As hard as it is for me to believe Governor Terry Branstad would move halfway around the world from his grandchildren, news reports and rumors in Iowa Republican circles point to Branstad being President-elect Donald Trump’s choice as ambassador to China.
Kevin Cirilli and Jennifer Jacobs reported for Bloomberg yesterday that the governor “is the frontrunner for the crucial post.” According to Kate Bennett and Hunter Schwartz of the Independent Review-Journal, Branstad will meet with Trump this week in New York. Branstad’s spokesperson told the Des Moines Register “no meeting with the Trump transition team has been scheduled.” Nevertheless, some local Republicans expect the president-elect to announce the appointment during a December 8 rally in Des Moines, part of his highly abnormal post-election “Thank You Tour.”
The Bloomberg story’s lede referred to Branstad as “a longtime friend of Chinese President Xi Jinping.” The relationship goes back to 1985, when Xi was an agricultural official from the Hebei Province and stayed with well-connected Republicans during a visit to Muscatine. Branstad and Xi have referred to each other as “old friends,” and the governor was full of praise the then-vice president of China when Xi came to Iowa in 2012. The following year, his spokesperson Tim Albrecht told the Des Moines Register’s Jason Noble, “They like each other — it’s not just smile for the cameras, pomp and circumstance […] They get along really well, and the governor believes that President Xi is very personable.”
I’m always amused when Republicans have no problem with Branstad toasting and flattering a leader of a brutal Communist regime. In contrast, conservatives were enraged by Western leaders’ official statements following the death of Fidel Castro.
In any event, let’s not pretend diplomatic niceties speak to a genuine friendship between Xi and Branstad. Former Mexican ambassador to China Jorge Guajardo commented yesterday on Twitter, “Okay so no, there’s no such thing as a Chinese leader having a foreigner as a ‘longtime friend’. Never ever. With no one.Just doesn’t happen.” If Branstad really does take this job, State Department officials will need to give him a crash course on how the diplomatic world works. The governor has met many foreign leaders in the context of trade missions, where he is essentially a sales rep for Iowa-produced goods. An ambassador plays a different role.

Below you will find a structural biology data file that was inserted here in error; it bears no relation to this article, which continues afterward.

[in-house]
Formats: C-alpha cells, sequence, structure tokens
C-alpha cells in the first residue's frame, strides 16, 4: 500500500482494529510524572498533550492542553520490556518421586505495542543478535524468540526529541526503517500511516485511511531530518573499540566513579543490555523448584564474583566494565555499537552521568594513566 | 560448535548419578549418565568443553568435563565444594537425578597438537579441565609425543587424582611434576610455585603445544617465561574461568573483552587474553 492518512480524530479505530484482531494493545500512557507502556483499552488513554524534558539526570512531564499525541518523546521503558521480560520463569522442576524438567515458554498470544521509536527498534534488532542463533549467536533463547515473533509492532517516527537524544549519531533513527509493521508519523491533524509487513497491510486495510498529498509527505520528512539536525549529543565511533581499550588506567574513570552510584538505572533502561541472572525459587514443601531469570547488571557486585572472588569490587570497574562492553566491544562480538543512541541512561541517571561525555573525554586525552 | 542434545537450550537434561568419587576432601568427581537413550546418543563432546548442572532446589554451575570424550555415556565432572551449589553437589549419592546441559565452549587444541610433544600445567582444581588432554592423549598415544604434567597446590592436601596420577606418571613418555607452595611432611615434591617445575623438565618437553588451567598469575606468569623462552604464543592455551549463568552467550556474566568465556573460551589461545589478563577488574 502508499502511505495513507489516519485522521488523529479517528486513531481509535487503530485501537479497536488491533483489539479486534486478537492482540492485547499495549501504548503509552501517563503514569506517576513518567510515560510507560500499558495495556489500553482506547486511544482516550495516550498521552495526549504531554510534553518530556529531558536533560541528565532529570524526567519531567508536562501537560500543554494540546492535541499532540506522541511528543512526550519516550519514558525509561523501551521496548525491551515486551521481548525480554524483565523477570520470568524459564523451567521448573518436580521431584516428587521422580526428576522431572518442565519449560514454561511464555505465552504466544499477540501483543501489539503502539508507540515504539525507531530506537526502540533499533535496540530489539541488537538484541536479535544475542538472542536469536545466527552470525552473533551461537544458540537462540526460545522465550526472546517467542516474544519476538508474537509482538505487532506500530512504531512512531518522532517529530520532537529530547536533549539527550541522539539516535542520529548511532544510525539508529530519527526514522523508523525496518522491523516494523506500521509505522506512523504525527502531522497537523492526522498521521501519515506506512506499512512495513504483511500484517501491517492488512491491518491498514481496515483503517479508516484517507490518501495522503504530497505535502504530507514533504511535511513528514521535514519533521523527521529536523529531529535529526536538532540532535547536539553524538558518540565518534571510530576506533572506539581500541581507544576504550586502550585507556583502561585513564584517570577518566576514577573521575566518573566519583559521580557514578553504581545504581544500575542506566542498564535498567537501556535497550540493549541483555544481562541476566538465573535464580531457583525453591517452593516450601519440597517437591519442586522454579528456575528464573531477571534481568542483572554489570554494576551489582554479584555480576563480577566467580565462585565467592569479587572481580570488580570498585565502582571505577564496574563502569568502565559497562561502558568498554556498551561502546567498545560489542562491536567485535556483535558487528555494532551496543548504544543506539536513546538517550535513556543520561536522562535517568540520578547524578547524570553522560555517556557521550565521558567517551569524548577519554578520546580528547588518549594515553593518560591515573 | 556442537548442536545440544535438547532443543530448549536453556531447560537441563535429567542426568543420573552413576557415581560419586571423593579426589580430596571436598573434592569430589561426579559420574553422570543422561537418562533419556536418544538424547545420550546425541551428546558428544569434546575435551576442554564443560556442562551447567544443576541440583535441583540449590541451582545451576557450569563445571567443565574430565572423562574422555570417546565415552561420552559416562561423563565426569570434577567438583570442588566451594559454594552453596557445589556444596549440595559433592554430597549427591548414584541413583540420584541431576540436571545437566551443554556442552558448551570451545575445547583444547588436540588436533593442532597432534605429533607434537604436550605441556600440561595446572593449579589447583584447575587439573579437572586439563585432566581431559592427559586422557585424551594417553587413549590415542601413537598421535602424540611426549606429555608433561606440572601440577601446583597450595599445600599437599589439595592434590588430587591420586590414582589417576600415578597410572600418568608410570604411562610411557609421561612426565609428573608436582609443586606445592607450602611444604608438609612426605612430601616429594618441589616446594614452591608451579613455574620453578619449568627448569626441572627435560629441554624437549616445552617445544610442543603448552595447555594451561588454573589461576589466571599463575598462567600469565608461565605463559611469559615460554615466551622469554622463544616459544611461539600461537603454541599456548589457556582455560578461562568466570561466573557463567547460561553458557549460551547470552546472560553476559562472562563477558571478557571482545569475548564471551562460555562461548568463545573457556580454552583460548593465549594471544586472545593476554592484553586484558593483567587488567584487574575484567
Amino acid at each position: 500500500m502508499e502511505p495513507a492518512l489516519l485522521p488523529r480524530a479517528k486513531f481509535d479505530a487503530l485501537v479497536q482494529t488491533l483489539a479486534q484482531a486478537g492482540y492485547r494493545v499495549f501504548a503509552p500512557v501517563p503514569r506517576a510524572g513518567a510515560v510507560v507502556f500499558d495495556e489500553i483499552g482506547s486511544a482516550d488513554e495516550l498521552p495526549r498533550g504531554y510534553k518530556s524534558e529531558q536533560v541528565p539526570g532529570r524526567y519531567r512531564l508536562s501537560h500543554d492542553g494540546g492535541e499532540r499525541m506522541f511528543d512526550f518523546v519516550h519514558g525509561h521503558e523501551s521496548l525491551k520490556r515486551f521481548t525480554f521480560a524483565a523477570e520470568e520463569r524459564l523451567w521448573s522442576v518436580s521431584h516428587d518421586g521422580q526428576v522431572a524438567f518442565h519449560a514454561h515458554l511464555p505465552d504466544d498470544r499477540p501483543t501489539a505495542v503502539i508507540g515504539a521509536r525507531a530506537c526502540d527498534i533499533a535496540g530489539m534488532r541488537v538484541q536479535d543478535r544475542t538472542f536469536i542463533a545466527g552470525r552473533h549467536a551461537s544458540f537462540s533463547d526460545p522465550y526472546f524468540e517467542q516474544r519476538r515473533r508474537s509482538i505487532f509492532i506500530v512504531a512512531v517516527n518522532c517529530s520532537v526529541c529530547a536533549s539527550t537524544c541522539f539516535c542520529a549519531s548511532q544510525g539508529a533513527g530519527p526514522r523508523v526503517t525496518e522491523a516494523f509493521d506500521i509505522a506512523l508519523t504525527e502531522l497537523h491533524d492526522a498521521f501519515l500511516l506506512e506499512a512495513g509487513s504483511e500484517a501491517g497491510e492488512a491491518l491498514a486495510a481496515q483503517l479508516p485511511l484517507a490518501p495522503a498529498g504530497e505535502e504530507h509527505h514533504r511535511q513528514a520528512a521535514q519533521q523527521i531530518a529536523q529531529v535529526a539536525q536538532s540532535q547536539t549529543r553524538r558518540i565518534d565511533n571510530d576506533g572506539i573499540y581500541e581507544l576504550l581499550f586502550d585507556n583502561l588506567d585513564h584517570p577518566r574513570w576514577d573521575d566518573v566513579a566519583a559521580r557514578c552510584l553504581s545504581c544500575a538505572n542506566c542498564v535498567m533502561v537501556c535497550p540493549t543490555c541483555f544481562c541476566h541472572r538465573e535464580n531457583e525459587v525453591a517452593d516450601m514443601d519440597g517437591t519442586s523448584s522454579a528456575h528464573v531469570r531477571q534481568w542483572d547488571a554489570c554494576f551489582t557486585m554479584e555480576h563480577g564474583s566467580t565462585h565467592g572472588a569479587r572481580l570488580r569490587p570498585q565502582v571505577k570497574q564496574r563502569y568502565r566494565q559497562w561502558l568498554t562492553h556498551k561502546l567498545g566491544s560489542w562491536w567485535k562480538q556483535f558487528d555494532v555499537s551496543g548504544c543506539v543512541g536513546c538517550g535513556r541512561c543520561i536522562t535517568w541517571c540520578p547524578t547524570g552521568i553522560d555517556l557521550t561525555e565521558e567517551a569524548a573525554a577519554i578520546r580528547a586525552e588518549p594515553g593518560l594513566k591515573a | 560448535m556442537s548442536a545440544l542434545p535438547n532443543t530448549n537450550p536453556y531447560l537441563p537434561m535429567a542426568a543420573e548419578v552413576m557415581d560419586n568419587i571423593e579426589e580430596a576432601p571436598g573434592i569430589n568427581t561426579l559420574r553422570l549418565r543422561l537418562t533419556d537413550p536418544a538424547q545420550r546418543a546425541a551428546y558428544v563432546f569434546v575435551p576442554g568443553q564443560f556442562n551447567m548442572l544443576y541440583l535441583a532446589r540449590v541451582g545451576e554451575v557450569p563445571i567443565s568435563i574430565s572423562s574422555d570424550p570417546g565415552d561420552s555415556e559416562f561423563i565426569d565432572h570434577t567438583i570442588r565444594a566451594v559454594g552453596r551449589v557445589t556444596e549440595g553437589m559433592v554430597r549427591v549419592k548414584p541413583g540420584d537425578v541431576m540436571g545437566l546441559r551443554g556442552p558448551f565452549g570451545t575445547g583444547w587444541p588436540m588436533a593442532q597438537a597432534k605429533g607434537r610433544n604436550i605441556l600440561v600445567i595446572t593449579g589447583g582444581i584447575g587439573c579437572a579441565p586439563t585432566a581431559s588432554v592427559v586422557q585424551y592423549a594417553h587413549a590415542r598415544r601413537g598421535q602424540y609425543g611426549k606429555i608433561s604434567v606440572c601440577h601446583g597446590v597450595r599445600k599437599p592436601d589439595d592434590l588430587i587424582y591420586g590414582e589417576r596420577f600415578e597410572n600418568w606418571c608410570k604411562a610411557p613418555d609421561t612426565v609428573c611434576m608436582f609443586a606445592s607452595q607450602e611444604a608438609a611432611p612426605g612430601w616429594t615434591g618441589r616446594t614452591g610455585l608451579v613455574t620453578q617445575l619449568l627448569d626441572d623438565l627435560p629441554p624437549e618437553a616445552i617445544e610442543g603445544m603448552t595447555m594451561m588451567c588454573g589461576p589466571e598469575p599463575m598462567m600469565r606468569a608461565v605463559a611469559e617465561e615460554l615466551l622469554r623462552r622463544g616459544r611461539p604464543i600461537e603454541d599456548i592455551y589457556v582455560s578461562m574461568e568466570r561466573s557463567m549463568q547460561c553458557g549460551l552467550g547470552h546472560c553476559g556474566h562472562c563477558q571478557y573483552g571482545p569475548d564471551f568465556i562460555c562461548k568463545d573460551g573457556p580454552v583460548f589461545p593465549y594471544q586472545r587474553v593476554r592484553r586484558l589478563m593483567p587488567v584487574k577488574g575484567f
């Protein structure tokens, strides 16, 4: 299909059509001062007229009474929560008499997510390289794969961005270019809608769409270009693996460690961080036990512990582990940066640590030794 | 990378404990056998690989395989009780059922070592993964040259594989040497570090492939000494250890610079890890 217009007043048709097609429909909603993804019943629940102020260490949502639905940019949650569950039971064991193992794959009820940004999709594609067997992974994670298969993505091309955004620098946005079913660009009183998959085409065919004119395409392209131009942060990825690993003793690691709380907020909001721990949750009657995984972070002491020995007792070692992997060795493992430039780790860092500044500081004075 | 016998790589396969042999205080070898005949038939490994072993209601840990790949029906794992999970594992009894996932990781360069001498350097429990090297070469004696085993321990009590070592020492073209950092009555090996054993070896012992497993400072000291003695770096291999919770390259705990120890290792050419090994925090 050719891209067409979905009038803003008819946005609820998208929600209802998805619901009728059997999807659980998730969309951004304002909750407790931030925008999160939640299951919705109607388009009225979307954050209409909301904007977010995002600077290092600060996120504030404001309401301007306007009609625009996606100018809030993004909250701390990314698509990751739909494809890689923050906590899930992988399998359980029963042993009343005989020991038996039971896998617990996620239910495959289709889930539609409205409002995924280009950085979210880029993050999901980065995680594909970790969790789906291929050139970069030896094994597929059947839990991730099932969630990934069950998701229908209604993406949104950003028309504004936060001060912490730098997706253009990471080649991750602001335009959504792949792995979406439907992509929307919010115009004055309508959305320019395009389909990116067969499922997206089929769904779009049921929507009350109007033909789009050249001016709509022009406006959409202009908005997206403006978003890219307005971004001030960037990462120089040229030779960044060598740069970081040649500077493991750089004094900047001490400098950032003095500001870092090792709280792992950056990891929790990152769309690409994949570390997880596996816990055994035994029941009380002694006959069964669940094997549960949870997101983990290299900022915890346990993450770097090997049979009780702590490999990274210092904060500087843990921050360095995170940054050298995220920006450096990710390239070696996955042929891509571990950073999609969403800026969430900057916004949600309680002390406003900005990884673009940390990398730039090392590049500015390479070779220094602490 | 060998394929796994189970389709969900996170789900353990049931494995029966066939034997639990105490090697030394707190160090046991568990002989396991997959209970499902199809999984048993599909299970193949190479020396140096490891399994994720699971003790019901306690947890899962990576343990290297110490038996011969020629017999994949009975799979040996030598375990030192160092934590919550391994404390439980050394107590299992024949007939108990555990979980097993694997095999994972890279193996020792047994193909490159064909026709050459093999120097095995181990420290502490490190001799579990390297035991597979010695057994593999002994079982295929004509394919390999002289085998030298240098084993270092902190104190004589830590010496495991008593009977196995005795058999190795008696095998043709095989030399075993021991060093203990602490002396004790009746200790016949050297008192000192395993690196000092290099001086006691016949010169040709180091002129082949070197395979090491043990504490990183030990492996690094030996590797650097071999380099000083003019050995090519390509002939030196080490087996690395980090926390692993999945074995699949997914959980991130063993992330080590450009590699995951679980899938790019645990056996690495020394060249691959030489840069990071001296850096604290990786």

Trump himself has a lot to learn about diplomacy, which makes it especially unfortunate that he has been skipping daily intelligence briefings. Foreign policy professionals are horrified by the way he has spoken to some foreign leaders, Mark Landler reported for the New York Times on December 1. By taking a phone call from the leader of Taiwan, Trump broke with three and a half decades of protocol and “rattled the entire [Asian] region.” The Republic of China is not reacting strongly for now, but that could change once the new president takes office. I don’t know which explanation for the phone call is more scary: Trump being “manipulated into doing something he doesn’t understand,” as Evan Osnos suggested, or setting the stage for his son Eric to close a big business deal in Taiwan soon.
If Branstad does depart for China, Lieutenant Governor Kim Reynolds will take his place and will be able to choose a new lieutenant governor. Early speculation has centered around Iowa Secretary of Agriculture Bill Northey, seen as a likely rival to Reynolds in the next governor’s race, and Debi Durham, the GOP nominee for lieutenant governor in 2002 and Branstad’s economic development director since 2011. If Reynolds wins the next GOP primary for governor, state Republican convention delegates will get a vote on her chosen running mate. Bob Vander Plaats received hundreds of votes on the 2010 convention floor after social conservatives nominated him as an alternative to Reynolds, a little-known first-term state senator at the time.
Being the sitting governor would greatly improve Reynolds’ chances of winning the 2018 GOP nomination for the office. That political reality informed my longstanding prediction that Branstad would resign before the end of this term, possibly soon after the 2016 general election. (In recent weeks, I became convinced Branstad would hang around after all.) Even as the incumbent, Reynolds would face a competitive gubernatorial primary. Potential rivals include Northey, Cedar Rapids Mayor Ron Corbett, and at least one person from the Vander Plaats wing–perhaps Robert Cramer, the runner-up in the 2014 third Congressional district primary.
This is an open thread: all topics welcome.